‘Furlough’ is a funny word. Before a few weeks ago I had only come across it in relation to overseas mission. Even there it was rather outdated, with a musty Victorian smell. The more contemporary terminology was ‘home assignment’ or ‘mission education.’ But it made me wonder whether there are lessons from the mission furlough that can be applied by Christians in furlough from work in these days of Covid-19. Certainly there are important differences but I think there are things that transfer:
- Give thanks – We were always aware of the privilege of returning to the UK each year for 6 weeks, thanks to the sacrificial funding of partners. In a similar way, what a privilege to be paid 80% salary by the Government (and presumably future tax payers) to not do your normal work? What a privilege when so many are still having to work absolutely flat out for us, some of our friends are ineligible for furlough and most of the world has nothing like this?
- Transition well – Moving country and culture takes some time to adjust to and there is a need to allow for that. In many ways the transitions we have been going through the last two months and the added transition of moving to furlough are just as draining and destabilising. And many have been working ridiculously hard pre-furlough and just need some well-earned rest.
- Be trained and train others – This is behind the newer trend of referring to mission furlough as ‘mission education’ – a time of receiving further training on mission/theology as well as seeking to help partner churches and individuals to grow in their understanding of biblical mission. A Covid furlough could be a great time to sign up for a Crosslands foundation course, join a Proc Trust live stream or the online EMA. And it could be a great time to start mentoring someone else, maybe reading through Philippians or 2 Timothy together.
- Serve – A missionary returning to visit their partner churches is encouraged to be a blessing to them – not just expect to be served but to serve in ways that are genuinely helpful, perhaps taking some preaching load or running an event at a time when the church is short-staffed. Similarly, there may well be opportunities in furlough now for many of us to serve our local churches (excepting the case where we’ve been furloughed by them) whether in tech or pastoral follow up or prayer.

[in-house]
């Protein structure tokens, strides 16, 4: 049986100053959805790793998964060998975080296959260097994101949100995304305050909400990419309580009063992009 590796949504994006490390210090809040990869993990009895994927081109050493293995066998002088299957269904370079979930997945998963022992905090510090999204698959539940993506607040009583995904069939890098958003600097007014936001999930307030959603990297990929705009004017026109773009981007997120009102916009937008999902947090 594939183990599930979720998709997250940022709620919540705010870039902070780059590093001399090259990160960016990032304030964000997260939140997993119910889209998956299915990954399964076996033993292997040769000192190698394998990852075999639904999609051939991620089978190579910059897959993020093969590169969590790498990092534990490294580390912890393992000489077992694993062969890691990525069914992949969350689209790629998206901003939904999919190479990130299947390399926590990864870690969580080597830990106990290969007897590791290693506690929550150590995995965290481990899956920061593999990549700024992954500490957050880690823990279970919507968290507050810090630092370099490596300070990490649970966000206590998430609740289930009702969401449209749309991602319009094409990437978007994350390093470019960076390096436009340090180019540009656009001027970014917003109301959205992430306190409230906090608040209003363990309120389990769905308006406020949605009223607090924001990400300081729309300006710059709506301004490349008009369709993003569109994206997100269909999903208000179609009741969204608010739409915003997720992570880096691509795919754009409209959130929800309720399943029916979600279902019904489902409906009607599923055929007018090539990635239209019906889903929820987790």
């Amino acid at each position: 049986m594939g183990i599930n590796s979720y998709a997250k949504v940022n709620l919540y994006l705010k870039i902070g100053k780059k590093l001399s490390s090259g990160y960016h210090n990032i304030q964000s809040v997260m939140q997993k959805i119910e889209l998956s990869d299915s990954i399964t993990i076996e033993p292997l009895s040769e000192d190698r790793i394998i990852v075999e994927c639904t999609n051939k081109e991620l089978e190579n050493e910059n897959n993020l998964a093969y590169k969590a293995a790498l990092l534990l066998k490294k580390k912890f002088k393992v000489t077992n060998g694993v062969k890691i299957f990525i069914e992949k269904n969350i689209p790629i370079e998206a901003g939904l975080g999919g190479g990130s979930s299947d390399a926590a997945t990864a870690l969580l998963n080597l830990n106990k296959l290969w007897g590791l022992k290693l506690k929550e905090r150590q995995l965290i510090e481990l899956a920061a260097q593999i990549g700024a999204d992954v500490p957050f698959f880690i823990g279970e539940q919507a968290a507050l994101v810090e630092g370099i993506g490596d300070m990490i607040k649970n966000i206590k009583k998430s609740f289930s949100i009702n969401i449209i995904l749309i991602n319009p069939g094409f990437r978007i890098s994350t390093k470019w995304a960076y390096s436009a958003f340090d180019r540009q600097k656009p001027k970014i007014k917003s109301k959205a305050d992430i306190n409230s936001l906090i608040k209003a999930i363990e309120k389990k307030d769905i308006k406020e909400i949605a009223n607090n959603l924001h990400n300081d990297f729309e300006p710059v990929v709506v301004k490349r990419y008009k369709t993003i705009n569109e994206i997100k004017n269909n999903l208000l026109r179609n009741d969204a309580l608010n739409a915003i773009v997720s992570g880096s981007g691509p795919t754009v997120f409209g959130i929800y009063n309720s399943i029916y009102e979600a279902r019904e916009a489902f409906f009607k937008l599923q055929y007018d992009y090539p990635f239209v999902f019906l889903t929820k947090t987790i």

- Partnership development – This is a big reason for mission furlough – investing in partnership relationships with supporters and sending churches and often seeking to build that network further. If you’re on Covid furlough then you’re unlikely to be depending on financial support from partners but, whatever your work looks like, whatever part of the harvest field you find yourself in, it’s always good to have a team of friends praying for you and keeping you accountable. So why not take the time to at least write one prayer letter during furlough?
- Recruit – This comes back to training others but it’s a bit more intentional. Missionaries want to raise up other missionaries. Jesus told the workers he was sending out to pray for more workers for the harvest field (Luke 10:1-2). Is there someone I could be reading through 1 Timothy or Titus with and encouraging to think seriously about how to increase their gospel ministry?
- Reflect – Mission furlough is a good time to take a step back from your normal context and ask the big questions – What has God been teaching me? (theologise) What is our big goal? (refocus) How are we doing on that? (assess) What should I do differently in the next phase? (plan) Is this still the right place for me to be for the good of the gospel? (openness) In a similar way, a furlough could be a good time to go for a run/walk/cycle and think through one of those big questions.
- Be realistic – We were always reminded not to have too high expectations of mission furlough. It’s not going to be the perfect rest and reflection time. Life happens. Small children need a lot of attention. Computers crash. Tempers fray. People get ill. That’s all even more the case in this Covid furlough as the support options are so much fewer. Let’s pray for fruitful furloughs, if that is our situation perhaps focus on one project or cultivate one mini habit, but remember grace and that the Lord is (as he’s recently shown us very clearly) not bound by our plans.